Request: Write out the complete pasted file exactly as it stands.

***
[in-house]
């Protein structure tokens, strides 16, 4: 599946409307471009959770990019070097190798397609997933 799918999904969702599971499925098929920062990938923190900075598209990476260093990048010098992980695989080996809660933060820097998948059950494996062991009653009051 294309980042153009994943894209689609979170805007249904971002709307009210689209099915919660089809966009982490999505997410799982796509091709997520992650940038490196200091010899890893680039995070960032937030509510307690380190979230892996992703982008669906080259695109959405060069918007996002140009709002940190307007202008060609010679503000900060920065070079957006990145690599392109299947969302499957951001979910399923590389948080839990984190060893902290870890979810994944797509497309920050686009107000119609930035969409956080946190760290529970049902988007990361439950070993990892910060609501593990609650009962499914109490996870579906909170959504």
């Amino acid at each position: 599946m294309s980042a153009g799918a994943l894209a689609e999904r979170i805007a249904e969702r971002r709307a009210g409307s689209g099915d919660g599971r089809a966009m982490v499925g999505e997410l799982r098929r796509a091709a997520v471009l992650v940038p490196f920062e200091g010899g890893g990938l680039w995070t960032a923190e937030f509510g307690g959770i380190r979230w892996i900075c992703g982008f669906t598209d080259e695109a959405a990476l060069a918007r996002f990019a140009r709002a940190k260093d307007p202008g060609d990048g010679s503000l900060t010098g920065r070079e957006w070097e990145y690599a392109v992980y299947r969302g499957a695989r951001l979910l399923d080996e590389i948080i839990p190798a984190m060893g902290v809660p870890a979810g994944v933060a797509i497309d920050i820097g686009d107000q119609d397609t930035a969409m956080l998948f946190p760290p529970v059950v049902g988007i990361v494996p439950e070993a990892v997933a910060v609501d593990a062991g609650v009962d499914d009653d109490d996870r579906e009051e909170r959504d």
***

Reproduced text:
[in-house]
């Protein structure tokens, strides 16, 4: 599946409307471009959770990019070097190798397609997933 799918999904969702599971499925098929920062990938923190900075598209990476260093990048010098992980695989080996809660933060820097998948059950494996062991009653009051 294309980042153009994943894209689609979170805007249904971002709307009210689209099915919660089809966009982490999505997410799982796509091709997520992650940038490196200091010899890893680039995070960032937030509510307690380190979230892996992703982008669906080259695109959405060069918007996002140009709002940190307007202008060609010679503000900060920065070079957006990145690599392109299947969302499957951001979910399923590389948080839990984190060893902290870890979810994944797509497309920050686009107000119609930035969409956080946190760290529970049902988007990361439950070993990892910060609501593990609650009962499914109490996870579906909170959504």
């Amino acid at each position: 599946m294309s980042a153009g799918a994943l894209a689609e999904r979170i805007a249904e969702r971002r709307a009210g409307s689209g099915d919660g599971r089809a966009m982490v499925g999505e997410l799982r098929r796509a091709a997520v471009l992650v940038p490196f920062e200091g010899g890893g990938l680039w995070t960032a923190e937030f509510g307690g959770i380190r979230w892996i900075c992703g982008f669906t598209d080259e695109a959405a990476l060069a918007r996002f990019a140009r709002a940190k260093d307007p202008g060609d990048g010679s503000l900060t010098g920065r070079e957006w070097e990145y690599a392109v992980y299947r969302g499957a695989r951001l979910l399923d080996e590389i948080i839990p190798a984190m060893g902290v809660p870890a979810g994944v933060a797509i497309d920050i820097g686009d107000q119609d397609t930035a969409m956080l998948f946190p760290p529970v059950v049902g988007i990361v494996p439950e070993a990892v997933a910060v609501d593990a062991g609650v009962d499914d009653d109490d996870r579906e009051e909170r959504d």